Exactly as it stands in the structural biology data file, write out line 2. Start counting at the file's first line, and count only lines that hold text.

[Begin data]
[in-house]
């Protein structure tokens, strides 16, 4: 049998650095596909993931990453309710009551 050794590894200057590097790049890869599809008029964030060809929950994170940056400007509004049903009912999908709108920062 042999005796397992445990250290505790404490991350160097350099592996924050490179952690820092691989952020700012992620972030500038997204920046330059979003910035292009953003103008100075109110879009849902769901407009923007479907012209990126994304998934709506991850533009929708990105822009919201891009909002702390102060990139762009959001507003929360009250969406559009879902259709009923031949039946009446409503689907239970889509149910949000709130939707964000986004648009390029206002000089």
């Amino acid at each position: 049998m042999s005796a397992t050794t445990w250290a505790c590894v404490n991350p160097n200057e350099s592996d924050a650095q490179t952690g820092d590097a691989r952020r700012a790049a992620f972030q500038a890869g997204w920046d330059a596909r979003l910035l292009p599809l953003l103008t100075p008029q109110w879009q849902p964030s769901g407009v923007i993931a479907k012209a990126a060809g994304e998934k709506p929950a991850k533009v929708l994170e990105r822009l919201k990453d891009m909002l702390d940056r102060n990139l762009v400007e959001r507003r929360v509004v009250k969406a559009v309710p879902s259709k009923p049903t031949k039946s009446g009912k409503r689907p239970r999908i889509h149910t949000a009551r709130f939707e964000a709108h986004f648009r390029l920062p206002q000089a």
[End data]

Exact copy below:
């Protein structure tokens, strides 16, 4: 049998650095596909993931990453309710009551 050794590894200057590097790049890869599809008029964030060809929950994170940056400007509004049903009912999908709108920062 042999005796397992445990250290505790404490991350160097350099592996924050490179952690820092691989952020700012992620972030500038997204920046330059979003910035292009953003103008100075109110879009849902769901407009923007479907012209990126994304998934709506991850533009929708990105822009919201891009909002702390102060990139762009959001507003929360009250969406559009879902259709009923031949039946009446409503689907239970889509149910949000709130939707964000986004648009390029206002000089």